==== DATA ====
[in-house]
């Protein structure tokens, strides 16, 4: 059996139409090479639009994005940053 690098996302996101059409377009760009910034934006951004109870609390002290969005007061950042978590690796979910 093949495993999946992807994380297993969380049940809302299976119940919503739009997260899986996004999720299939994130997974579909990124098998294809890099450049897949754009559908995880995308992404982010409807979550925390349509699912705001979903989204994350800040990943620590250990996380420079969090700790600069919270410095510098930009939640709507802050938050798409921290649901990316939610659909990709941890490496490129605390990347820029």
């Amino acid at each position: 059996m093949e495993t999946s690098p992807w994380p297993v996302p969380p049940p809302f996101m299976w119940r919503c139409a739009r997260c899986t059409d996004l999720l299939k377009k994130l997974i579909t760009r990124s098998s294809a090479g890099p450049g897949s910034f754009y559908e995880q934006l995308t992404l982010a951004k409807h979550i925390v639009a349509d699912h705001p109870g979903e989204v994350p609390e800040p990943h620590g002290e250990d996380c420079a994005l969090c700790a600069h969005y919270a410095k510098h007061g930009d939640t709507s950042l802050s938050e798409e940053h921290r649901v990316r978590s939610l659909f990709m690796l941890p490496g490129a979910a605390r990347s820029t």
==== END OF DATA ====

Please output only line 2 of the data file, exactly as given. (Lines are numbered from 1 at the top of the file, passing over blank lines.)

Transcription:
């Protein structure tokens, strides 16, 4: 059996139409090479639009994005940053 690098996302996101059409377009760009910034934006951004109870609390002290969005007061950042978590690796979910 093949495993999946992807994380297993969380049940809302299976119940919503739009997260899986996004999720299939994130997974579909990124098998294809890099450049897949754009559908995880995308992404982010409807979550925390349509699912705001979903989204994350800040990943620590250990996380420079969090700790600069919270410095510098930009939640709507802050938050798409921290649901990316939610659909990709941890490496490129605390990347820029």